The radical critic in effect denies that there can be a sufficient justification for any action that is part of the practice; she concludes that the whole practice, root and branch, serves no good purpose, or perhaps a malign one. In contrast, the immanent critic might reject particular justifications that are given within the practice but accepts that in principle actions within the practice can be justified. (…) The theorist who assumes the role of immanent critic is, then, situated inside the practice (Tunick, 1992, p. 18).

From a theoretical point of view, the starting point of any philosophy concerning a social phenomenon should be radical/existential in nature. The fact that a practice exists does not necessarily mean that it is, or can be, justified in its present form, although this might have been the case in the past. The mere existence of the practice of punishment may not be used to dismiss reflection on its necessity (Hazewinkel-Suringa & Remmelink, 1994, p. 887). A radical critique on immanent theories, therefore, is that they compete with each other for the ‘best’ rationale of punishment without asking these more fundamental questions (Doyle, 1995), thereby overlooking possible alternative ways (other than penal policy) for promoting disciplined conduct and social control (Garland, 1990, p. 292). One of the consequences of competing and changing immanent rationales is confusion as to the ‘true’ rationale and meaning of the concept of punishment. About a century ago, Nietzsche pointed to this very problem when he stated that the continuous adaptation to the most varied uses has caused the concept of punishment to become undefinable. It therefore has become impossible to explain why people are punished. (Nietzsche, 1887/1994, second essay – Section 13).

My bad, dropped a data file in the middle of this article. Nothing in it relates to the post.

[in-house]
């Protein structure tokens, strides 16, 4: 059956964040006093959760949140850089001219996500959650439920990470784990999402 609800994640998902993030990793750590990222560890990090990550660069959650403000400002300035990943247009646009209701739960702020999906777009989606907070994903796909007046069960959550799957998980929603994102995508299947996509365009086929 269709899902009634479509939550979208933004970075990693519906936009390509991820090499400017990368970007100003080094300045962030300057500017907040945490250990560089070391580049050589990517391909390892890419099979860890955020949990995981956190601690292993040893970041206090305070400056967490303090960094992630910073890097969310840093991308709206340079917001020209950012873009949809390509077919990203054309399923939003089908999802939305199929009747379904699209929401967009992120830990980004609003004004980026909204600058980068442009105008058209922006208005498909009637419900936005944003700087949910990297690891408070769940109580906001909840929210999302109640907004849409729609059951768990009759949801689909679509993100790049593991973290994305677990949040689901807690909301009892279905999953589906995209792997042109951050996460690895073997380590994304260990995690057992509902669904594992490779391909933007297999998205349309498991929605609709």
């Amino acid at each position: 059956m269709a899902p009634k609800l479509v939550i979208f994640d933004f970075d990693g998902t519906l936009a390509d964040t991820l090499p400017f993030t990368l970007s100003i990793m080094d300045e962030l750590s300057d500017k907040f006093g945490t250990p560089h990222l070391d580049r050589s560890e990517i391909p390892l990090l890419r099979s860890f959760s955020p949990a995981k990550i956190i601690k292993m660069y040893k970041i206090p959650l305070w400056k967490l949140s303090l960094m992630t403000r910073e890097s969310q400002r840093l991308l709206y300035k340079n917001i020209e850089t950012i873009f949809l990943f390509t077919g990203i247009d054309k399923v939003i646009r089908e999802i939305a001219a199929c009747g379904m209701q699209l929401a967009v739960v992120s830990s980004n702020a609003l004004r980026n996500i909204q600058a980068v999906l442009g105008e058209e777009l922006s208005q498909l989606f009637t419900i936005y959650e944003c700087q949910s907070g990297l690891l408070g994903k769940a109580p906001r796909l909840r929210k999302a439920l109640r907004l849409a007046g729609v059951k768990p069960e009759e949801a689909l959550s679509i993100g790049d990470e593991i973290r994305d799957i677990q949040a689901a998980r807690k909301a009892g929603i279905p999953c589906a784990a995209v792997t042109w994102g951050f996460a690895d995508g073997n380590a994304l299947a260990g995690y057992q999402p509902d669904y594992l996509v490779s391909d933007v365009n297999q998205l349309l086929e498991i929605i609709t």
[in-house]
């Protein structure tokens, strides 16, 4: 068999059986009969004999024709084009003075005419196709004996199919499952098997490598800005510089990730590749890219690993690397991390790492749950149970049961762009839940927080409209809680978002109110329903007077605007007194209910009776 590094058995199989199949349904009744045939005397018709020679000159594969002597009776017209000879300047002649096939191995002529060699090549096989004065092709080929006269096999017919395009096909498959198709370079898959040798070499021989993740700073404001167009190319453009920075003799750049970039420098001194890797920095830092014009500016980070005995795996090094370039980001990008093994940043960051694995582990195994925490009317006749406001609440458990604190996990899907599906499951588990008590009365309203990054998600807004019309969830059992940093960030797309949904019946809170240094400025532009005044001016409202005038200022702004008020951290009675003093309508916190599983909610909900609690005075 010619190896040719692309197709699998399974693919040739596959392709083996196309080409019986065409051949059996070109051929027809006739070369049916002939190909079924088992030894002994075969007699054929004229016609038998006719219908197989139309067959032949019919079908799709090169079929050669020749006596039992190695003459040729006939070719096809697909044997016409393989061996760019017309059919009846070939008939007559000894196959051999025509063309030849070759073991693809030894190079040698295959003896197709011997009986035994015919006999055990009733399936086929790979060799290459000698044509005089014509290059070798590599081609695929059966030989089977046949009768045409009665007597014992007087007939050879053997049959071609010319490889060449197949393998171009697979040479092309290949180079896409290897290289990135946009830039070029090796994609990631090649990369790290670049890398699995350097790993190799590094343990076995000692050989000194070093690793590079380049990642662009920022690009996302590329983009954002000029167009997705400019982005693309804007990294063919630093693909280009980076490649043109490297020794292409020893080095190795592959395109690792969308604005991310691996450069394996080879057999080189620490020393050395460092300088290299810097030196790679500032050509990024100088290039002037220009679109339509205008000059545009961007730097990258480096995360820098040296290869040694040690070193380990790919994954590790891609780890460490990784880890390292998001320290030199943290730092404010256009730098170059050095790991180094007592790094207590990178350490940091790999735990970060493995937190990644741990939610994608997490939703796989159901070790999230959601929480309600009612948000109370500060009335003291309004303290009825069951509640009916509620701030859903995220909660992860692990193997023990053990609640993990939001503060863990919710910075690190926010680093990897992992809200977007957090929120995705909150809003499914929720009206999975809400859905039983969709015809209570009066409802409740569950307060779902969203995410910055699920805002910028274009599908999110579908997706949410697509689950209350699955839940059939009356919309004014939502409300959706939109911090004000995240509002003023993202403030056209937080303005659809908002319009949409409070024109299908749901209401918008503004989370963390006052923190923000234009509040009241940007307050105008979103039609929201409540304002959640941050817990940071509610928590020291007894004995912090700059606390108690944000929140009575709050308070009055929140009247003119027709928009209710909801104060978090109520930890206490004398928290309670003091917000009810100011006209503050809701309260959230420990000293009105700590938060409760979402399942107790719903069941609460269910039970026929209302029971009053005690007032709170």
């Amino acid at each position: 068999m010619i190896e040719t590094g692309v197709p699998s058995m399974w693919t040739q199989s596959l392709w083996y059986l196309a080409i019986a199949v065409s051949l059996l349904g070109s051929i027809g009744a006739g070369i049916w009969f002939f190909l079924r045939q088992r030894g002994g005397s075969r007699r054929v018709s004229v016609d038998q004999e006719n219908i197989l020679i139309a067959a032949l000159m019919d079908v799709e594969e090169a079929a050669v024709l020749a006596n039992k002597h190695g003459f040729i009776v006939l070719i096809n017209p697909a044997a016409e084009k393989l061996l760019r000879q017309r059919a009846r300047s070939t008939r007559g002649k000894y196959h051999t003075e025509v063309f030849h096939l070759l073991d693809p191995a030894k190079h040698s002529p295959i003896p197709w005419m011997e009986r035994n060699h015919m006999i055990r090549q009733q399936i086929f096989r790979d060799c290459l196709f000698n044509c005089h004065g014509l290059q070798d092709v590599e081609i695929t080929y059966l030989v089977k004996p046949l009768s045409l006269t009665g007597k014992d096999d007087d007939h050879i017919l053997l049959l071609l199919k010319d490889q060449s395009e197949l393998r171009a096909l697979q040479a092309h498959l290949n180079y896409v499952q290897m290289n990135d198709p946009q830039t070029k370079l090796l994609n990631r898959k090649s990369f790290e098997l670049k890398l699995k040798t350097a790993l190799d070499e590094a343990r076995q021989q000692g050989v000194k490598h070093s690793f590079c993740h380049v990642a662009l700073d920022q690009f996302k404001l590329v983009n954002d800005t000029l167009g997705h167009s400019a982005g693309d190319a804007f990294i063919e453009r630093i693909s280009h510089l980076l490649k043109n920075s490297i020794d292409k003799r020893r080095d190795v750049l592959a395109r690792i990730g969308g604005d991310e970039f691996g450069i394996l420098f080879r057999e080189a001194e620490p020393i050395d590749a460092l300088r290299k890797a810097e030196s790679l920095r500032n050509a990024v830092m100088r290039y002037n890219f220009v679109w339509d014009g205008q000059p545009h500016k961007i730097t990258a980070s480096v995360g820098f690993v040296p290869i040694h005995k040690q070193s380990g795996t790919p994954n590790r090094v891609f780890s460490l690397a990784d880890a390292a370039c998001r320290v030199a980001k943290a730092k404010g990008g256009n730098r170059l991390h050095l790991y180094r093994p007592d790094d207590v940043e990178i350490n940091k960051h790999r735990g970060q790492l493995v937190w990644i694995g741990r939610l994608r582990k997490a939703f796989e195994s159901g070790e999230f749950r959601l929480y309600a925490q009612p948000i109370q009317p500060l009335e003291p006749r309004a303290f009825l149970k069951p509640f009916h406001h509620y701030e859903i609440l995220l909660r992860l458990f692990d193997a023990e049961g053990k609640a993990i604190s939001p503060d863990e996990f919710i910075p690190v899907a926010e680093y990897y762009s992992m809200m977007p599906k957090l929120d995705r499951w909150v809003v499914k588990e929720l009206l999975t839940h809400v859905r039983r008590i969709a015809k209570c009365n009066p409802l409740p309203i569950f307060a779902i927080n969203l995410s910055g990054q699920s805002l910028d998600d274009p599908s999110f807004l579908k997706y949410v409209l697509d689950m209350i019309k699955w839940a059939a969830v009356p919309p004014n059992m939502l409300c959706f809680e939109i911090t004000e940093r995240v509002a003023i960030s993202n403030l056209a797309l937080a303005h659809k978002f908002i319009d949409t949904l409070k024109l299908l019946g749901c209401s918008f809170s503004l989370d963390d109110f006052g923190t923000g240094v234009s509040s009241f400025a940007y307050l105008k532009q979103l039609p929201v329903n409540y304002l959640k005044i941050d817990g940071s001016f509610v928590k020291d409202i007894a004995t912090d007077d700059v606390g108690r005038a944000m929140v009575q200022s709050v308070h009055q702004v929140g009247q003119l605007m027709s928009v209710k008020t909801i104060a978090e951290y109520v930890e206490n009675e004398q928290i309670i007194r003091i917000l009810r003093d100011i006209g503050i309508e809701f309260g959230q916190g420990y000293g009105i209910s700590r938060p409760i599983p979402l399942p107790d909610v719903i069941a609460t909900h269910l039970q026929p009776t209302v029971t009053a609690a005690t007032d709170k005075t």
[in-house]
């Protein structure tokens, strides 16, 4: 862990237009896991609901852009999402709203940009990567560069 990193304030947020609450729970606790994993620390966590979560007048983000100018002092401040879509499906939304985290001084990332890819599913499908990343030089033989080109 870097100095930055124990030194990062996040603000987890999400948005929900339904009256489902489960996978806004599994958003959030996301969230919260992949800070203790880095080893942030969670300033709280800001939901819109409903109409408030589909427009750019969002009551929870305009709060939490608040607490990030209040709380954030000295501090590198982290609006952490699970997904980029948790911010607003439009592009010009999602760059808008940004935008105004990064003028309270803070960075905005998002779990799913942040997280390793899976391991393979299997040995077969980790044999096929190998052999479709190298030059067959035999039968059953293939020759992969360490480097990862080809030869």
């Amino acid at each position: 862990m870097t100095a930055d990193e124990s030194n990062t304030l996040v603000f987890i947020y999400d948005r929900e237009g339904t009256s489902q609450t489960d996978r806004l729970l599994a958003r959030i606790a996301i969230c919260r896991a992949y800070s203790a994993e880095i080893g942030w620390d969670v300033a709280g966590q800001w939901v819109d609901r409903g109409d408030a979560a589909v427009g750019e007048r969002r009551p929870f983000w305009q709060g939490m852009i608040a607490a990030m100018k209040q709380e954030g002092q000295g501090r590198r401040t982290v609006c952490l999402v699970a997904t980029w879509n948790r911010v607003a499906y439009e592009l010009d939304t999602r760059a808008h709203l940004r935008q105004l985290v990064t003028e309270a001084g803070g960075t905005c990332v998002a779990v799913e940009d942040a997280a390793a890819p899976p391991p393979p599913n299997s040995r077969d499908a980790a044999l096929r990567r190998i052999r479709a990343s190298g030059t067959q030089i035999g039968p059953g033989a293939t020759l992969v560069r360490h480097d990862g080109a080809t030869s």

There are radical critics who are not so ‘pure’ in their radicalism but who cannot be labelled as immanent critics either. The distinction between immanent and radical critics is therefore obviously not always clearcut. Although abolitionist theorists, for instance, have long-term radical goals (e.g. Bianchi & van Swaaningen, 1986; Christie, 1977; Christie, 1981; de Haan, 1990; Hulsman, Bernat de Celis, & Smits, 1986), their short-term engagement since the 1980’s is more that of immanent critics (e.g. Van Swaaningen, 1992). This, presumably, is the best strategy in order to have some chance of long-term radical achievements. Modern abolitionists aim for a transformation of criminal law in what they call reparative law (see, Bianchi, 1986); they aim to break away from the conditioned reflex that affirmation of norms should be effectuated in a punitive way (Boutellier, van Swaaningen, Lippens, van de Bunt, & Huisman, 1996). The point of departure for any transformation is (by definition) an immanent one. Immanent elements of such ‘transitional’ theories could therefore be useful in the analysis of positions within the existing system of criminal justice.